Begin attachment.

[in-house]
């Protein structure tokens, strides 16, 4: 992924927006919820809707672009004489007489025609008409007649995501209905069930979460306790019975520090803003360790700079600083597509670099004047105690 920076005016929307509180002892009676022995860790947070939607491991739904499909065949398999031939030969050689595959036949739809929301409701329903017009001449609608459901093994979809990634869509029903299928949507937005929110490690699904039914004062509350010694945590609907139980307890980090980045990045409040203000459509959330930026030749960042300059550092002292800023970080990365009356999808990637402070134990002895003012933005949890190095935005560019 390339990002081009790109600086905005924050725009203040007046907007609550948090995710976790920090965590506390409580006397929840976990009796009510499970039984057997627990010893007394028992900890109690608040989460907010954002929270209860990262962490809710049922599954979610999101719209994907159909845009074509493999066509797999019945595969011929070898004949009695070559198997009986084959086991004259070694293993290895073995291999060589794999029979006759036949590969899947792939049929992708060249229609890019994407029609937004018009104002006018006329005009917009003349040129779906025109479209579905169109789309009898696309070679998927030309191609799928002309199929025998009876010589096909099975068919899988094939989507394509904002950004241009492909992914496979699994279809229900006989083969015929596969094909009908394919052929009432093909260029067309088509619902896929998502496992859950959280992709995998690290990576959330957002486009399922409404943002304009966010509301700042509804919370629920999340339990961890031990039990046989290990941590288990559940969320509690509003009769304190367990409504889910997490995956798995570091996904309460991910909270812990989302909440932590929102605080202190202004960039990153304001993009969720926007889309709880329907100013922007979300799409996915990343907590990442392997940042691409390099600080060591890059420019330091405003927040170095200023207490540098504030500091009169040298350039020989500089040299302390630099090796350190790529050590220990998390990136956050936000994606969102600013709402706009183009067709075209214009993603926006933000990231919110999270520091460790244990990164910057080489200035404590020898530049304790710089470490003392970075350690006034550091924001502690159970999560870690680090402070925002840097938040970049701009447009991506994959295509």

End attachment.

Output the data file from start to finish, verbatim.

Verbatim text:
[in-house]
């Protein structure tokens, strides 16, 4: 992924927006919820809707672009004489007489025609008409007649995501209905069930979460306790019975520090803003360790700079600083597509670099004047105690 920076005016929307509180002892009676022995860790947070939607491991739904499909065949398999031939030969050689595959036949739809929301409701329903017009001449609608459901093994979809990634869509029903299928949507937005929110490690699904039914004062509350010694945590609907139980307890980090980045990045409040203000459509959330930026030749960042300059550092002292800023970080990365009356999808990637402070134990002895003012933005949890190095935005560019 390339990002081009790109600086905005924050725009203040007046907007609550948090995710976790920090965590506390409580006397929840976990009796009510499970039984057997627990010893007394028992900890109690608040989460907010954002929270209860990262962490809710049922599954979610999101719209994907159909845009074509493999066509797999019945595969011929070898004949009695070559198997009986084959086991004259070694293993290895073995291999060589794999029979006759036949590969899947792939049929992708060249229609890019994407029609937004018009104002006018006329005009917009003349040129779906025109479209579905169109789309009898696309070679998927030309191609799928002309199929025998009876010589096909099975068919899988094939989507394509904002950004241009492909992914496979699994279809229900006989083969015929596969094909009908394919052929009432093909260029067309088509619902896929998502496992859950959280992709995998690290990576959330957002486009399922409404943002304009966010509301700042509804919370629920999340339990961890031990039990046989290990941590288990559940969320509690509003009769304190367990409504889910997490995956798995570091996904309460991910909270812990989302909440932590929102605080202190202004960039990153304001993009969720926007889309709880329907100013922007979300799409996915990343907590990442392997940042691409390099600080060591890059420019330091405003927040170095200023207490540098504030500091009169040298350039020989500089040299302390630099090796350190790529050590220990998390990136956050936000994606969102600013709402706009183009067709075209214009993603926006933000990231919110999270520091460790244990990164910057080489200035404590020898530049304790710089470490003392970075350690006034550091924001502690159970999560870690680090402070925002840097938040970049701009447009991506994959295509």